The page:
Once you become a parent, you worry about everything. You spent countless hours vetting your pediatrician, preschool programs and maybe even your neighborhood.
When you decide to have work done on your home, that worrying instinct kicks in again. There will be strangers in and on my home, there will be sharp tools and potentially dangerous machinery in use and lots of opportunities for your naturally-curious children to wander into harm’s way.
You ask yourself, “How can I keep my family safe while all of this work is underway?” You can start by asking your contractor a few questions.
Talking safety with a home improvement contractor
1 - Ask for your contractor for references or referrals.
References are a quick and easy way to get an idea of what to expect from a potential contractor. A good contractor will have plenty of satisfied customers that are willing to talk about their experiences during construction. If not? Beware!
You may also want to ask friends and family for a referral based on their personal experiences. If they have great things to say about a contractor, there’s a good chance that things will go well at your place, too.
2 - Ask for proof of valid insurance coverage.
Liability insurance covers job-related accidents or any accidents that damage your home. Workers’ compensation insurance covers the employees in case they become injured while on the job. Ask your potential contractor to provide you with proof that he or she has both.
You should never allow an uninsured or underinsured contractor to work on your home. If there is an accident, the liability could fall on you!
Another point worth knowing: insurance companies often deny coverage to contractors who engage in unsafe practices.
3 - Ask for credentials.
When you go to job interview, you expect to show your potential employer your resume. The same goes for hiring a contractor – you’re not out of line if you ask to see your contractor’s credentials.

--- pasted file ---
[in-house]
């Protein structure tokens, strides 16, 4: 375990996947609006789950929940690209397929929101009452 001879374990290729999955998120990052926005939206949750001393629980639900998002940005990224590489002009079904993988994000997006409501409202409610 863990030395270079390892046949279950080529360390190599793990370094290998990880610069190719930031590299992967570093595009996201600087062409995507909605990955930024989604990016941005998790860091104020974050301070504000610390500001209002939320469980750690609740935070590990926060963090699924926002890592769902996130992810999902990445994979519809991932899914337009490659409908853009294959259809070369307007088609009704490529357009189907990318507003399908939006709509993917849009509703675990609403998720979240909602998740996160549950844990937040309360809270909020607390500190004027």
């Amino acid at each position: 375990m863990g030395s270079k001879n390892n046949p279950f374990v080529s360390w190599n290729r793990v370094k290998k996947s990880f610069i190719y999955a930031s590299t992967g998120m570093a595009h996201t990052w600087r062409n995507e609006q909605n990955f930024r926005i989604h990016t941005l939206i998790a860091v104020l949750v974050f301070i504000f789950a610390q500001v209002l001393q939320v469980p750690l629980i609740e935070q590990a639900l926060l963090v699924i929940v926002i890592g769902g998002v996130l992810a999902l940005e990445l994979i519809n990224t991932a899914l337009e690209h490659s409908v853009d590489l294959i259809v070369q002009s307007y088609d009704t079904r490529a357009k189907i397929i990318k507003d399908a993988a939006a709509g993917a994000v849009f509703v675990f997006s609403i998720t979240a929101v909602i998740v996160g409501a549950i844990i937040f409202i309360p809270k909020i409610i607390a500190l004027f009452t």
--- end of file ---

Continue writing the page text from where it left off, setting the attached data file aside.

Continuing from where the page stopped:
Credentialing standards vary by state, so this may also require a little more homework on your end. The Home Advisor’s State-by-State Licensing Requirements article is a great place to start. This list covers most types of contractors, from residential contracting to HVAC and beyond. Your state and local municipalities can answer additional requirement questions you may have.
4 - Ask for a tentative schedule.
Factors like weather, material orders and delivery schedules all play parts in the actual timeframe of a home improvement project. Your contractor may be ready to go, but if the goods aren’t available, or a tornado roars into town, the work can’t begin. That’s fair.
A tentative schedule, however, helps you prepare your family and your home for the work ahead. You’ll know when workers will be on-site, and you’ll have a good idea of when your life will get back to normal. If a contractor gives you an open-ended answer to your questions about work completion, you should be very wary about proceeding.
While there’s no doubt that a construction zone is unsafe for kids and pets, they may not realize the dangers that surround them. If your children are old enough, talk with them about what’s going on and make them aware of areas that are off-limits while work is being done.
Major home improvement projects can be stressful for the whole family. Don’t rule out an extended visit with family or close friends during this time! The familiarity of grandma’s house or the comfort of a nearby hotel may be the safest option for your family – and gives your contractor a chance to get the work done faster, too.
For more questions to discuss with your contractor visit Long Roofing.